ASPPH logo


Member Research & Reports

Member Research & Reports

UAB Researchers Investigate Link between Vitamin D Deficiency and Incident Stroke

“Black individuals are at greater risk of stroke and vitamin D deficiency than White individuals. Epidemiologic studies have shown that low 25-hydroxyvitamin D concentrations are associated with increased risk of stroke, but these studies had limited representation of black individuals,” observes Dr. Suzanne E. Judd, associate professor in the department of biostatistics at the University of Alabama at Birmingham. Therefore, Dr. Judd and colleagues assessed the link between 25-hydroxyvitamin D and incident stroke using data from the REasons for Geographic and Racial Differences in Stroke (REGARDS) project, a national observational study of black and white adults aged 45 and older. Using a case-cohort design, plasma 25-hydroxyvitamin D was measured in 610 REGARDS participants who experienced incident stroke and then compared with information regarding 937 stroke-free individuals from a stratified cohort random sample of REGARDS participants.

[Photo: Dr. Suzanne E. Judd]

Study results show that “in multivariable models adjusted for socio-demographic factors, co-morbidities and laboratory values including parathyroid hormone, lower 25-hydroxyvitamin D concentrations were associated with higher risk of stroke (25-hydroxyvitamin D greater than 30 ng/mL reference; 25-hydroxyvitamin D concentrations 20–30 ng/mL, hazard ratio 1.33, 95 percent confidence interval [95% CI] 0.89, 1.96; 25-hydroxyvitamin D less than 20 ng/mL, hazard ratio 1.85, 95% CI 1.17, 2.93). There were no statistically significant differences in the association of lower 25-hydroxyvitamin D with higher risk of stroke in Black versus White participants in fully adjusted models (hazard ratio comparing lowest versus highest 25-hydroxyvitamin D category 2.62, 95% CI 1.18, 5.83 in Blacks versus 1.64, 95% CI 0.83, 3.24 in Whites, Pinteraction = 0.82). The associations were qualitatively unchanged when restricted to ischemic or hemorrhagic stroke subtypes or when using race-specific cut-offs for 25-hydroxyvitamin D categories.” The team concluded that race does not appear to influence the strength of the association between a deficiency of vitamin D and the risk for incident stroke.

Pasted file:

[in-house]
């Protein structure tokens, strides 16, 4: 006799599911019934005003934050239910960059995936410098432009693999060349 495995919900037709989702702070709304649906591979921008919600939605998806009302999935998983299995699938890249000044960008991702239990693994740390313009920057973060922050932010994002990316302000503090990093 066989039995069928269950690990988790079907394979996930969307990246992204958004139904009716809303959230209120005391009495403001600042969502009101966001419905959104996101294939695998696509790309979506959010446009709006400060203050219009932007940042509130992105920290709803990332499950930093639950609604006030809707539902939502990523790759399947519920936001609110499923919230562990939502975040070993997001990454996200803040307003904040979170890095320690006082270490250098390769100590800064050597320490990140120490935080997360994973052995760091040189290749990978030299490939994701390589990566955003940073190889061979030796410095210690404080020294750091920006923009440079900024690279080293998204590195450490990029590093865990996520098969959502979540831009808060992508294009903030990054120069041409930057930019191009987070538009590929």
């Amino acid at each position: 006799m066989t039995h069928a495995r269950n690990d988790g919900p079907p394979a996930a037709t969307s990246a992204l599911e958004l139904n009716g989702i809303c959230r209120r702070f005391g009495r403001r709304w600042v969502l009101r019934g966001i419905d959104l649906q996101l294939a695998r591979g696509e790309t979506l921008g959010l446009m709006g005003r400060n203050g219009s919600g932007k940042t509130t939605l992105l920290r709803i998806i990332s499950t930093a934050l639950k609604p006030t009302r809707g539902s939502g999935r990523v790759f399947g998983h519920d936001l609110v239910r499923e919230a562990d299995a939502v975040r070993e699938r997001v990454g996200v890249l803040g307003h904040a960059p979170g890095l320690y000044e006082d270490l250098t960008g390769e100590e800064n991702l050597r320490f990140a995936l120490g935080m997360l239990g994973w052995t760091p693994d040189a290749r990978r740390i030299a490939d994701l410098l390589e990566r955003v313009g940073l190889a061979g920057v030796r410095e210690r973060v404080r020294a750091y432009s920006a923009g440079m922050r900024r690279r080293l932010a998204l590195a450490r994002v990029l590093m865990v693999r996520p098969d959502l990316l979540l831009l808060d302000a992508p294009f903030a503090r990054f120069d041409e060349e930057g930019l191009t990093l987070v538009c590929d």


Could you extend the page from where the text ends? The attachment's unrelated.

UAB co-investigators in the study are Dr. Charity J. Morgan, assistant professor in the department of biostatistics; Dr. Virginia J. Howard, professor in the department of epidemiology; Dr. Bhupesh Panwar, assistant professor, and Dr. Orlando M. Gutierrez, associate professor, in the division of nephrology; and Dr. Virginia G. Wadley, associate professor in the division of gerontology, geriatrics, & palliative care.

“Vitamin D Deficiency and Incident Stroke Risk in Community-Living Black and White Adults” was published in January in the International Journal of Stroke.

Journal article: